Funny you say that - my son went on a recruiting trip to a D3 school for golf his junior year. We were all meeting with the coach, and my son asked "so what is a typical day like for a golfer here?"

                          He said the following for M-F:

                          630am workout
                          730am breakfast with the team
                          8:30am to noon - classes
                          12-1 lunch
                          1pm at golf course
                          1-3 - putting and hitting
                          3-?? play at least 9 holes, but 18 are required at least 3 of the 5 weekdays
                          Saturday and Sunday, no official practice, but 36 holes of golf on your own time are expected

                          So you are playing a bare minimum of 108 holes of golf per week

                          My son said "Wow so you do that every week?" He said "Son, I know we are D3, but I get paid to win and we aren't screwing around down here. You are going to find out real quick how much you like golf. And I need you to like it a whole lot, because I only sign two players in each class typically, and I can't afford a mistake."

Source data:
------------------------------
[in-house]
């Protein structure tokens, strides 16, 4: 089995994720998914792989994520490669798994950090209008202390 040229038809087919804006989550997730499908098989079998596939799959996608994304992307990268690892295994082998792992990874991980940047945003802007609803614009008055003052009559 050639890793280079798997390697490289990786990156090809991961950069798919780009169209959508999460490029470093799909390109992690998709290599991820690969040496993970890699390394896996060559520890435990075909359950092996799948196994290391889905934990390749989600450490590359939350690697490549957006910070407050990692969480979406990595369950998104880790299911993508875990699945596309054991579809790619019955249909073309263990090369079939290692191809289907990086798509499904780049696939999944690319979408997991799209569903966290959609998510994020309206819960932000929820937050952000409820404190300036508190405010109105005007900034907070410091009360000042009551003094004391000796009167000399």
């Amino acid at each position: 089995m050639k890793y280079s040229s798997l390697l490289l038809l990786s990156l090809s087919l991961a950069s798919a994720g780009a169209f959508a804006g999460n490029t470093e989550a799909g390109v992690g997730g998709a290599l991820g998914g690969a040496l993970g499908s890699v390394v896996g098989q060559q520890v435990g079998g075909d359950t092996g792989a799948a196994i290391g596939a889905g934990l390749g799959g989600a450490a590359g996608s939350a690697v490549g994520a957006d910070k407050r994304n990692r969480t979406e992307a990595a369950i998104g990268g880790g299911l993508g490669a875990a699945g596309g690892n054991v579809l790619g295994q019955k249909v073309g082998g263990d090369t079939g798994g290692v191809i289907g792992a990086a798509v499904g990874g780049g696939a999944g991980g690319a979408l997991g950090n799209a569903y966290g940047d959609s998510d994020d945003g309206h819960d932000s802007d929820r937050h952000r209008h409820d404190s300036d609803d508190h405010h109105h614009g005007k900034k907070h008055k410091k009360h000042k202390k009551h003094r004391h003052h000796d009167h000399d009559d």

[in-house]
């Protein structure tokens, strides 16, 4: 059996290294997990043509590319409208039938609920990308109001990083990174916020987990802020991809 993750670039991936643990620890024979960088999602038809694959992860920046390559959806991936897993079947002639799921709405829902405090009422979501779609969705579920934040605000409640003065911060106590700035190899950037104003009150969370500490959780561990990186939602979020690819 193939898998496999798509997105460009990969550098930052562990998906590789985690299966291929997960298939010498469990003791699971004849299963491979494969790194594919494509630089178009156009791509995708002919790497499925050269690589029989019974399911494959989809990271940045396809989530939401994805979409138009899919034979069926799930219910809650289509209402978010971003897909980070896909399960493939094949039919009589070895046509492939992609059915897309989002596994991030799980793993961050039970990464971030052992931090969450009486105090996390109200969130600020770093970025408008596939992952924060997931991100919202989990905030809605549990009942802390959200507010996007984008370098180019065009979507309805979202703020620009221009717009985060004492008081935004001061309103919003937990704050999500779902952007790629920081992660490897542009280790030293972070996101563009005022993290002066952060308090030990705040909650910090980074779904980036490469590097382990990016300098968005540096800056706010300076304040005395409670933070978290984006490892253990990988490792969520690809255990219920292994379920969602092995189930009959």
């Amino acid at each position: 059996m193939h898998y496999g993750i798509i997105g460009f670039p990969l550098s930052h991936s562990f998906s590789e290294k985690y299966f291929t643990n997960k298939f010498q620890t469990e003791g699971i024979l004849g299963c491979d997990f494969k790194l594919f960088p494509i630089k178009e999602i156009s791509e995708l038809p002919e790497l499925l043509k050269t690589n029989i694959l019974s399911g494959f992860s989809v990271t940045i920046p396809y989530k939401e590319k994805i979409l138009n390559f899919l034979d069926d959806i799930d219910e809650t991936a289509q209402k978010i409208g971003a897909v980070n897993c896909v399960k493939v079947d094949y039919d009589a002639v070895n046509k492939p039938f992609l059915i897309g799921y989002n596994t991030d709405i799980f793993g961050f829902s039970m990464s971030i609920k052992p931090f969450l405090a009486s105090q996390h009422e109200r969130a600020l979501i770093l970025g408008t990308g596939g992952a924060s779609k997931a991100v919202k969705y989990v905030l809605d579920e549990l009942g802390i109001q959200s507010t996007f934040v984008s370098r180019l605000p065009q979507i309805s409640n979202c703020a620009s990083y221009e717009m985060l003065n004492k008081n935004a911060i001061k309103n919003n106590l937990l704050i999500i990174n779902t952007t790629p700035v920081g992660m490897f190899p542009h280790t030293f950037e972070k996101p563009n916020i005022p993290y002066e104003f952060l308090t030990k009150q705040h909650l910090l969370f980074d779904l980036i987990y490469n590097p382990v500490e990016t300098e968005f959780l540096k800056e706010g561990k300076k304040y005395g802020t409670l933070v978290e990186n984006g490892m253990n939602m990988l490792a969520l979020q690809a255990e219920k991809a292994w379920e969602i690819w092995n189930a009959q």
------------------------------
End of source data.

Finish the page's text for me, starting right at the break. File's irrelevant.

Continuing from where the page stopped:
He also said "No one leaves this campus unless it's cleared with me first."

                          That's when he decided he was finished with competitive golf.
                          Never underestimate the power of stupid people in large groups.

                          -George Carlin

                          Comment


                            #14
                            What is a Division 1 school? Division 2? Is it academics? size? Atheletics?
                            LivingAlmostLarge Blog

                            Comment


                              #15
                              Originally posted by LivingAlmostLarge View Post
                              What is a Division 1 school? Division 2? Is it academics? size? Atheletics?
                              https://en.m.wikipedia.org/wiki/NCAA_Division_I